Table of Contents
Basic concepts and general configuration
This chapter explains basic concepts of WinGDB and general configuration
options that should be set first. You should familiarize with these before
starting working with WinGDB.
Quick and project mode
WinGDB allows two general schemes of operation:
Quick mode which involves no Visual Studio project usage. You can launch
a debug session with parameters entered ad hoc in a configuration dialog.
WinGDB remembers these parameters in the system registry, so that you may launch
the session with same parameters again. This mode also supports simple edition
and creation of remote files, as well as starting the build. It allows you to
make quick fixes to the code and test them immediately.
This section describes the quick mode in more detail.
Project mode which integrates with Visual Studio project mechanism. You can
configure any standard Visual C++ project for WinGDB. In this mode, WinGDB adds
its configuration options to existing Visual Studio options. The options are stored in
suo (solution options) or project (vcproj or vcxproj) files.
Different options values can be specified for each configuration.
You can find more information here.
GDB can be used in many kinds of environments: Linux systems,
Windows development under MinGW or Cygwin, mobile/embedded platforms,
embedded devices and many more. WinGDB supports continuously growing
number of these configurations. Due to various differences in GDB
behavior and usage between the configurations, WinGDB needs to know
in advance the type of development target. The types differ
mainly in what machine performs the role of the build host
and debugging target, and how to interact with them.
There can be three kinds of machines involved in debugging single program.
These are the logical roles rather than physical machines. Several roles
may be performed by a single machine depending on the mode (and typically are).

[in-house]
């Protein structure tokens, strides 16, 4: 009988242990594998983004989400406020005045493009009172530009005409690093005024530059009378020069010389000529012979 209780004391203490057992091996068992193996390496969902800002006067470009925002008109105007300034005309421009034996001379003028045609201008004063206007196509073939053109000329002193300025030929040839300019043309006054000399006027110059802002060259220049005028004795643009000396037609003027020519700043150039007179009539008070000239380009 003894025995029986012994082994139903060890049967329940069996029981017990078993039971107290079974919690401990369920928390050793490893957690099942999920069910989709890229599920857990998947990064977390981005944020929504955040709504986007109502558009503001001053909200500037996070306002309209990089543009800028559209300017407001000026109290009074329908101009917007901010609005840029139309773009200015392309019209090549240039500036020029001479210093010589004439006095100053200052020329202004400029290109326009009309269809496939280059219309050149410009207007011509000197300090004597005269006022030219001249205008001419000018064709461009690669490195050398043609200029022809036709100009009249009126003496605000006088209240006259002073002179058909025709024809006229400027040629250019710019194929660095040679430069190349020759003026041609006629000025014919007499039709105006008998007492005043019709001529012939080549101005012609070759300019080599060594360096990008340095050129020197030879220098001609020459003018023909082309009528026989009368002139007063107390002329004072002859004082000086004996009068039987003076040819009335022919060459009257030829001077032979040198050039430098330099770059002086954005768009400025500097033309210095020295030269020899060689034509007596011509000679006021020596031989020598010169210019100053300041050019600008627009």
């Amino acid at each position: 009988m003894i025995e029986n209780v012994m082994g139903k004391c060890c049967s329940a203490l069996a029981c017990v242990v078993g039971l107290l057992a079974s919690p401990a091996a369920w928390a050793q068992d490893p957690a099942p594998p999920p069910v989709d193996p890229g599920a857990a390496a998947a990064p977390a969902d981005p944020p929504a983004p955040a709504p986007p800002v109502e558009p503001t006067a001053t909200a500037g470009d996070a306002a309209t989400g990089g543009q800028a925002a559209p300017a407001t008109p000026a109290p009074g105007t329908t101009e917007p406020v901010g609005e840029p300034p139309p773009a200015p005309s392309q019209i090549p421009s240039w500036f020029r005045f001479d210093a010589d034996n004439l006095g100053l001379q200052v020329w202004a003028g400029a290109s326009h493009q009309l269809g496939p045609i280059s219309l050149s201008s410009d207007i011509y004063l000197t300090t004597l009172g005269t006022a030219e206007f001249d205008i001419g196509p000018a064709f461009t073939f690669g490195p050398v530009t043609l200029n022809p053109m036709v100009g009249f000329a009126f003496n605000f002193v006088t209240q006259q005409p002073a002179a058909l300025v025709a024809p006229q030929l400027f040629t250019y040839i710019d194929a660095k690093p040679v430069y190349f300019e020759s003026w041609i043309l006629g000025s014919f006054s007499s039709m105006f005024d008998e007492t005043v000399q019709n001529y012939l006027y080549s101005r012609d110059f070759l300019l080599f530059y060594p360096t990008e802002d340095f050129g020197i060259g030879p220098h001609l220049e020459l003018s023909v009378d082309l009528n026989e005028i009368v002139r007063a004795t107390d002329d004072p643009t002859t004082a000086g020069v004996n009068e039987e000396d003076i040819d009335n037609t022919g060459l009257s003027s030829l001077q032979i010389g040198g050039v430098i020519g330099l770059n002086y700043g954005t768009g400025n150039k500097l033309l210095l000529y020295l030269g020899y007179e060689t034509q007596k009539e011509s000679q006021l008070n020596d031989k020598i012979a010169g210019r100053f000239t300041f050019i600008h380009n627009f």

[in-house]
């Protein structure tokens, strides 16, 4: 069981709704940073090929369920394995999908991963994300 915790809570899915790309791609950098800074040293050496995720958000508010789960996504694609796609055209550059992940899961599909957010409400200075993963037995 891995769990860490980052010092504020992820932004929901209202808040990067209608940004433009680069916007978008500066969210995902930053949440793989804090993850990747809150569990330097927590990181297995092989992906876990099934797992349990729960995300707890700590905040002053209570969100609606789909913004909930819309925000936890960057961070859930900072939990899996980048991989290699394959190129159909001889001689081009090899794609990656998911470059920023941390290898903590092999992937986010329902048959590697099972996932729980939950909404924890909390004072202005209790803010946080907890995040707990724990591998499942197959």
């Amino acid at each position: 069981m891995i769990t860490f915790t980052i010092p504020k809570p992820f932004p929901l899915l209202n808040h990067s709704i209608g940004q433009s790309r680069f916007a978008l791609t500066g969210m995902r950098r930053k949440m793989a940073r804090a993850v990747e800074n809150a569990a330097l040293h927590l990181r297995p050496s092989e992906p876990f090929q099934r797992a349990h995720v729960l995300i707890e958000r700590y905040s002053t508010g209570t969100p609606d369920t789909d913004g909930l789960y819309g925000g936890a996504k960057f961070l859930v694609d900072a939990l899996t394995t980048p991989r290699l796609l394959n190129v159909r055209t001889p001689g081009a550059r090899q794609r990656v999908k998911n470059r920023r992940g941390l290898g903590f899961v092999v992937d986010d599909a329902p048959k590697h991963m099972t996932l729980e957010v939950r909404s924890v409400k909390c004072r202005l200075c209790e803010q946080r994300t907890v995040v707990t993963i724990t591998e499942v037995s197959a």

Debugging host: the machine where GDB itself is being run.
Debugging target: the machine where the debugged program is being run.
Build host: the machine where the sources reside and the program is being built.
These machines can run different operating systems. For example, for many
types of embedded systems, GDB is being run under Windows (as well
as GCC in cross-compile mode), but the program is debugged under
Linux. On the other hand, when debugging Linux applications, GDB and
debugged program are often both executed on the same Linux machine and WinGDB
uses SSH connection to communicate with GDB.
Supported target types
Current version of WinGDB supports the following target types:
Remote Linux: GDB and debugged program runs on the same remote Linux
machine. WinGDB connects to the machine through SSH. This
is typical mode for Linux application development. Also the build is performed on
a Linux machine -- it can be the same computer as the debugging host,
or dfferent one.
Indirect Linux: GDB runs on remote Linux machine. WinGDB connects
to the machine through SSH. The debugged program runs on
another Linux machine and GDB connects to it through its remote debugging
protocol and special program called gdbserver. This adds one level
of indirection to the Remote Linux mode. Again,
the build can be done on one of the above machines or on separate
one. There can be maximum three machines involved in the process.
This mode is useful in some advanced debugging scenarios.
Native Windows: GDB runs on the Windows machine. WinGDB communicates
with it directly. Also the debugged program runs and is being built locally.
All three roles mentioned above are being performed by the local
computer running Windows. This is typical for Windows development
using MinGW or Cygwin tools.
Embedded Linux: GDB runs on the Windows machine. WinGDB communicates
with it directly. The debugged program is also being built locally by
a cross-compiling toolchain,
but it runs on a remote Linux machine (typically an embedded system).
So there are two machines involved. The local computer performs the role
of debugging and build host. The debugging target
is connected by some means (usually TCP through network or USB tunneling) and
also runs gdbserver to control the debugged process.
Embedded device: GDB runs on the Windows machine. WinGDB communicates
with it directly. The debugged program is also being built locally
by a cross-compiling toolchain. However it runs on an embedded device without
operating system. This
differs from the Embedded Linux mode, as WinGDB does not assume
any access to the target device nor existence of any OS-related